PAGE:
PBS will censor two upcoming films given to the pubcaster by HBO in an effort to protect local public TV stations from potential FCC fines, prexy Pat Mitchell told critics at the winter press tour.
A scene in HBO’s “Dirty War” will be edited to omit a naked woman being decontaminated in the aftermath of a “dirty bomb” attack on London. In “Sometimes April,” a film about the 1994 Rwandan genocide, PBS will cut a salty expletive Vice President Dick Cheney used on the Senate floor.
The censored films are among the three given to PBS by HBO for airing after they run on the cabler. HBO gave the pubcaster rights to the films in order to gain a wider audience for them. HBO reaches some 30% of the American public, while PBS reaches nearly 99%.
The third film, “Yesterday,” about a young African mother with AIDS, will not be censored.
“Cable doesn’t have to live with those (FCC) regulations — we do,” Mitchell said.
Fines would put financially strapped local PBS stations at risk and discourage some from carrying the pics, PBS programming exec Jacoba Atlas said Saturday.
Mitchell announced progress on PBS fund-raising, saying the pubcaster would announce a “substantial gift” next month. The major contribution is the first to the newly created PBS Foundation, a national fund-raising effort that solicits only big-money gifts in order to keep from competing with the local affiliates’ funding drives.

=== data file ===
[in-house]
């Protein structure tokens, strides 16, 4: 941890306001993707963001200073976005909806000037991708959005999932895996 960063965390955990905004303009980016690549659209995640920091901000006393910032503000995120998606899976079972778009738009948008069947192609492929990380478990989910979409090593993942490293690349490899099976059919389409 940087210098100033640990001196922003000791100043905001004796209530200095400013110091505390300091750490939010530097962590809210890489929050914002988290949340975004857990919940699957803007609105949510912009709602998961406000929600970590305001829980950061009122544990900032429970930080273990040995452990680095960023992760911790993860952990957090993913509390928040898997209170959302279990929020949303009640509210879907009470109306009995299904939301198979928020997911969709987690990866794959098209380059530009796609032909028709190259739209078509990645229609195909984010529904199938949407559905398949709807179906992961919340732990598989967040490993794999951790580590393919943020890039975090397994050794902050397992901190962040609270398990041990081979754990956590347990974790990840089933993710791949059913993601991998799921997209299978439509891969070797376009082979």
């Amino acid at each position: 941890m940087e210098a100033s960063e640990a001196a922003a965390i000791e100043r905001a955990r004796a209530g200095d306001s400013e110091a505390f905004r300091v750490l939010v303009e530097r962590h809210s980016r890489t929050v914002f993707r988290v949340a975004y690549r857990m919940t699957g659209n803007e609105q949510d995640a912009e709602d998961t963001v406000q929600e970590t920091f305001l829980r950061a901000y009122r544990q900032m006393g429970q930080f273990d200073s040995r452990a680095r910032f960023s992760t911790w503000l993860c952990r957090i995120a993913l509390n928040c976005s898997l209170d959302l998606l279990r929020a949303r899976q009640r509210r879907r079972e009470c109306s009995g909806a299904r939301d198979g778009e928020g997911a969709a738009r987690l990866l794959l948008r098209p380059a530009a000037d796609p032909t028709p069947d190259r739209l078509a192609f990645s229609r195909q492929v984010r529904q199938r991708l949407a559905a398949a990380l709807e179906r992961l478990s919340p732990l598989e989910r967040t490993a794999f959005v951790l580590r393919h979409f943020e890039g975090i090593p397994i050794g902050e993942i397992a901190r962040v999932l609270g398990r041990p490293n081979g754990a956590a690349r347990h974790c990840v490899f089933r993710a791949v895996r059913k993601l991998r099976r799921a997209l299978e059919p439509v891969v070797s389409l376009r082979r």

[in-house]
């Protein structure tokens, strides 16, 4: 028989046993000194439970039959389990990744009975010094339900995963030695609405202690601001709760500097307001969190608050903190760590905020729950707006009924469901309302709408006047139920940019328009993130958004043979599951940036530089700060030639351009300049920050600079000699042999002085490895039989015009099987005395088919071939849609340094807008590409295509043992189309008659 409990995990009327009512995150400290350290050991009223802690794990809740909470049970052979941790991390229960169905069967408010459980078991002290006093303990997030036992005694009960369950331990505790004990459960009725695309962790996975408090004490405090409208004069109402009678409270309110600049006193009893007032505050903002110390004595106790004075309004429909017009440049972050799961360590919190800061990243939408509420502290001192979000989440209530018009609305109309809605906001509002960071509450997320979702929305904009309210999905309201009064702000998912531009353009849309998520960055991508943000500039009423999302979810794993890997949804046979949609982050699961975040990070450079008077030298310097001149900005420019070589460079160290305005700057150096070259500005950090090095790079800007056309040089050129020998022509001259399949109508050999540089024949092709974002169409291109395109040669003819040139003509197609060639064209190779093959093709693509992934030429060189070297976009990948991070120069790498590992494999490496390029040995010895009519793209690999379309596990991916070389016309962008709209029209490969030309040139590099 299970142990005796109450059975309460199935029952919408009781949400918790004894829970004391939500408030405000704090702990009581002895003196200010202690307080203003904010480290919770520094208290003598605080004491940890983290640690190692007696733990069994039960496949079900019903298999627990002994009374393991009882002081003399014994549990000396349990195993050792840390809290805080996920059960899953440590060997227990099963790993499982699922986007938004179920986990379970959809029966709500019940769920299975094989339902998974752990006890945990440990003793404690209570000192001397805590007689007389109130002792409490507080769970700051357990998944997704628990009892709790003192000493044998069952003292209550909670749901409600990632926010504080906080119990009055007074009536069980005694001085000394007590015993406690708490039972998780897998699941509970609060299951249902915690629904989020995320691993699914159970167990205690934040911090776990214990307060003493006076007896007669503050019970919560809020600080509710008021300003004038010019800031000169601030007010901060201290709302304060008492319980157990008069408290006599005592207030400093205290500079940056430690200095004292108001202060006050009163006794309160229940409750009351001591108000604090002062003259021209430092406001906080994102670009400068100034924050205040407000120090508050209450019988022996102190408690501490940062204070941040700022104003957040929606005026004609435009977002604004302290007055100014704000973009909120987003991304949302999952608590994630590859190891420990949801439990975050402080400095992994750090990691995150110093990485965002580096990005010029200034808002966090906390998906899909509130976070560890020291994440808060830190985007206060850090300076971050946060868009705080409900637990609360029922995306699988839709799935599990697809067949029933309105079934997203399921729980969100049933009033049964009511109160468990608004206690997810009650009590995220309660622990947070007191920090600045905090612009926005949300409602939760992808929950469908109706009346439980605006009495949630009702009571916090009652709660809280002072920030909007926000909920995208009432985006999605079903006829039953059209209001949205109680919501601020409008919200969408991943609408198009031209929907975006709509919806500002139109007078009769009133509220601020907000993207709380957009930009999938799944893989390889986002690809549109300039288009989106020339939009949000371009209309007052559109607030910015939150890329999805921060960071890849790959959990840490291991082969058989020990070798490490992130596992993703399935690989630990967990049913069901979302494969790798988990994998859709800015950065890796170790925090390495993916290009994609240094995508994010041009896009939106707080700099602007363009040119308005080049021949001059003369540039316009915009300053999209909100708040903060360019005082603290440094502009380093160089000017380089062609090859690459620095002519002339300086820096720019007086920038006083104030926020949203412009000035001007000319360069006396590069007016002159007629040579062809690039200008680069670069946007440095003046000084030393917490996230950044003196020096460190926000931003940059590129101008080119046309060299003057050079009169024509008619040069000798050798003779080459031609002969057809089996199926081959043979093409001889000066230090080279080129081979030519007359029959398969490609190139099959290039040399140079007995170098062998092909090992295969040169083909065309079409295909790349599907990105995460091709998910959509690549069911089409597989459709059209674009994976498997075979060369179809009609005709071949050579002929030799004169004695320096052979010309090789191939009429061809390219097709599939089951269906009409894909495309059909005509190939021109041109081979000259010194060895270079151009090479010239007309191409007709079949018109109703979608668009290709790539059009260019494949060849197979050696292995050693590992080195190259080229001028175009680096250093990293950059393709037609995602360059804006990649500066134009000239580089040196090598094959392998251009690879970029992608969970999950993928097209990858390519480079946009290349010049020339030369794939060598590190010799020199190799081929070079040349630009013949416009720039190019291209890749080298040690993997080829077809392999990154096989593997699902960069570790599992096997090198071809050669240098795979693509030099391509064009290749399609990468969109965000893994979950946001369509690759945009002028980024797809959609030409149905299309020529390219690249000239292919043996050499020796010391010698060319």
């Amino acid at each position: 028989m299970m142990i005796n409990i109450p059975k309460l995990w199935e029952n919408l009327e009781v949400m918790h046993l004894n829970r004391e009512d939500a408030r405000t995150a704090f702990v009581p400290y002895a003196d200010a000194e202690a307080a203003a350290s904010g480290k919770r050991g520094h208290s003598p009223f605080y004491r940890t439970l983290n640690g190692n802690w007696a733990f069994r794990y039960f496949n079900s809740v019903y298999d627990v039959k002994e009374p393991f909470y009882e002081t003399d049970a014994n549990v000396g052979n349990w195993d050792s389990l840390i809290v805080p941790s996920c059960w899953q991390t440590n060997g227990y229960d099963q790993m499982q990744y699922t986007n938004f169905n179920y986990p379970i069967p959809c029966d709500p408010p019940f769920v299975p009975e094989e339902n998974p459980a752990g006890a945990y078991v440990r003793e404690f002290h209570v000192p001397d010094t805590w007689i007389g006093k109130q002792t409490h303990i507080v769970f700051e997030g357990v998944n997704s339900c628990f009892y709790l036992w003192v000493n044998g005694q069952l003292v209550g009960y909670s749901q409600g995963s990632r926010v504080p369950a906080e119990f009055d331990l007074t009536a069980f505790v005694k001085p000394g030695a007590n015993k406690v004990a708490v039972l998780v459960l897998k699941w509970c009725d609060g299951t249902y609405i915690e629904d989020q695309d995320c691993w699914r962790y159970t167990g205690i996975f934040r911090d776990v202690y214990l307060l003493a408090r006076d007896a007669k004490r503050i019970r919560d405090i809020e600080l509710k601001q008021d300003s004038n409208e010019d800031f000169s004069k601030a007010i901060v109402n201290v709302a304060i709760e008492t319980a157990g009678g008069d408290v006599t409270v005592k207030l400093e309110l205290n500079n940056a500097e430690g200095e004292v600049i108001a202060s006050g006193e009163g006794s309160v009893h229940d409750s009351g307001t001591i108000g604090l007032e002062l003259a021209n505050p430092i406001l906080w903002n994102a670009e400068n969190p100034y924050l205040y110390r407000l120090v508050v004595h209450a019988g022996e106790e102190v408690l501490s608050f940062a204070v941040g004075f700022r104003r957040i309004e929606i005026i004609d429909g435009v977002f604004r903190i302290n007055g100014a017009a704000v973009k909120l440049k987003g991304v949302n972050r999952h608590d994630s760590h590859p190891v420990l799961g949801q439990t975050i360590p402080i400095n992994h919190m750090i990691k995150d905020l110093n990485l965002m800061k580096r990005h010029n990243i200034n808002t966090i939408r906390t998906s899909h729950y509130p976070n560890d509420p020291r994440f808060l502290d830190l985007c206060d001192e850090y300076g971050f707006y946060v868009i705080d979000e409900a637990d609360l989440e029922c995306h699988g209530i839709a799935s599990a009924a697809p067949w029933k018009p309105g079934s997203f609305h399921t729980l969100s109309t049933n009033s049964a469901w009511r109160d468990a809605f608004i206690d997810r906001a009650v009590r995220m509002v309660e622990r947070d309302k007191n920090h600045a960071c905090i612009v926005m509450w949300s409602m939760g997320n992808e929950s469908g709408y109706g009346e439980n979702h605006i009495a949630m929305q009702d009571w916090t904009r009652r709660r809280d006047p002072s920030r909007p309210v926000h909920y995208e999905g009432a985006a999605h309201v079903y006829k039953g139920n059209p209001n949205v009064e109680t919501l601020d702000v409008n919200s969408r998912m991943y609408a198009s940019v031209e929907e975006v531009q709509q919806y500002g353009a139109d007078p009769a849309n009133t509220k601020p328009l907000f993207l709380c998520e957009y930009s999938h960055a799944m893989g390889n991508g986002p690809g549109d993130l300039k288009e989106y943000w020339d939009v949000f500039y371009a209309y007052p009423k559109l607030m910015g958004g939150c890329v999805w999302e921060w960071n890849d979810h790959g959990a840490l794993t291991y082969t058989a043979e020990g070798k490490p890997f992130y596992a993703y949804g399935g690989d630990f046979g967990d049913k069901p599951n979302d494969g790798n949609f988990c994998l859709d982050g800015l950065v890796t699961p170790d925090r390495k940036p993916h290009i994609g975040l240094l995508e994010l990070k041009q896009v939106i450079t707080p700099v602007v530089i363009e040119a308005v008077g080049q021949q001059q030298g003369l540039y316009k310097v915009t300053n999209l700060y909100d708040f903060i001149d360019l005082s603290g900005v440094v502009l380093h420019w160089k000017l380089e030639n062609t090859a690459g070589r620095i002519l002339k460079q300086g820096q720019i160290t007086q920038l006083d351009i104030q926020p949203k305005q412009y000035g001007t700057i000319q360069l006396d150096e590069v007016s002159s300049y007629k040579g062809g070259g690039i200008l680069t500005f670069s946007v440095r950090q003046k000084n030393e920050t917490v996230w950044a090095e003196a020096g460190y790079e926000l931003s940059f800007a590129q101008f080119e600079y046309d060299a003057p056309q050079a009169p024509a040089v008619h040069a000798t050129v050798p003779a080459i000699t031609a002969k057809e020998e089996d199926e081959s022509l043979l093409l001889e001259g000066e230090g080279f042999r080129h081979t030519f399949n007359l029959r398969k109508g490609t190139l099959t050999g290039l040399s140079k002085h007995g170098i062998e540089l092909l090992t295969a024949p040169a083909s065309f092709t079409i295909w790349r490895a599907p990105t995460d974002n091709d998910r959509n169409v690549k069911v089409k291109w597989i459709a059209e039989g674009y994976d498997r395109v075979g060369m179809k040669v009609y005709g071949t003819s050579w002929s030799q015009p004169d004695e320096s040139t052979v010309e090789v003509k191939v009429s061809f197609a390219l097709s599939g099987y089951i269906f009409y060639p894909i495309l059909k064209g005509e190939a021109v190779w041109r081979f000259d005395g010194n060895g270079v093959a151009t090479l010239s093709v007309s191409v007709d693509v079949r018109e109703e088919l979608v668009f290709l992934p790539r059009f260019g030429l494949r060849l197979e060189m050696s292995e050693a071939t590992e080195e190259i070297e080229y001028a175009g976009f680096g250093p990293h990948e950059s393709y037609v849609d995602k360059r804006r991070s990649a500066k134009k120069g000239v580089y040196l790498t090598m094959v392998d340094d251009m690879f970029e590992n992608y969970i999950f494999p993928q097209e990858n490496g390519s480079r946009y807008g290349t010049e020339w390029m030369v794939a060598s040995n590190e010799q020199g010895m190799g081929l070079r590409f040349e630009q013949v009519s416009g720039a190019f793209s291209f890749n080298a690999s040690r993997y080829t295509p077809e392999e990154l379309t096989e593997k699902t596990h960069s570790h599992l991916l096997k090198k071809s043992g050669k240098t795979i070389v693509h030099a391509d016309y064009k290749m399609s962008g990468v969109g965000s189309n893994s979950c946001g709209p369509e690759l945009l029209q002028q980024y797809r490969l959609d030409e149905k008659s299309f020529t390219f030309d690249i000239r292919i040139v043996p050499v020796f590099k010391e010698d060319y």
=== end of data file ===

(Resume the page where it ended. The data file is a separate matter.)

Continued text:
The foundation is the main fund-raising mechanism for the pubcaster’s planned digital channel, PBS Public Square, which would pipe PBS programming to TVs, computers and handheld devices using spare broadcast spectrum held by local stations.
PBS is looking to the FCC auctions of new spectrum as an opportunity to create a permanent endowment, but Mitchell said with the ballooning federal budget deficit, “Our biggest competition for the funds is going to be the government itself.”
Amid the announcements of new programming at the press tour, director Martin Scorsese took questions on authorized Bob Dylan documentary “No Direction Home,” which chronicles the music icon’s most prolific period, from 1961, when he arrived in Greenwich Village, to 1966, when he dropped out of public life.
Program is scheduled for two nights in July, but Scorsese seemed to think three parts or more may be necessary if not inevitable. “It’s a very tough call,” he said of the process of editing down seminal performances. “There are some things that are just so beautiful.”
Film will include never-before-seen footage from Dylan’s manager and archivist, as well as parts of a 10-hour interview. PBS owns all the rights to broadcast the material, and producer Susan Lacy said PBS may release DVD versions with the outtakes.
Other programs announced include a new half-hour version of Alan Alda-hosted “Scientific American Frontiers,” and the first “American Experience” on a non-American: Fidel Castro. Latter premieres Jan. 31.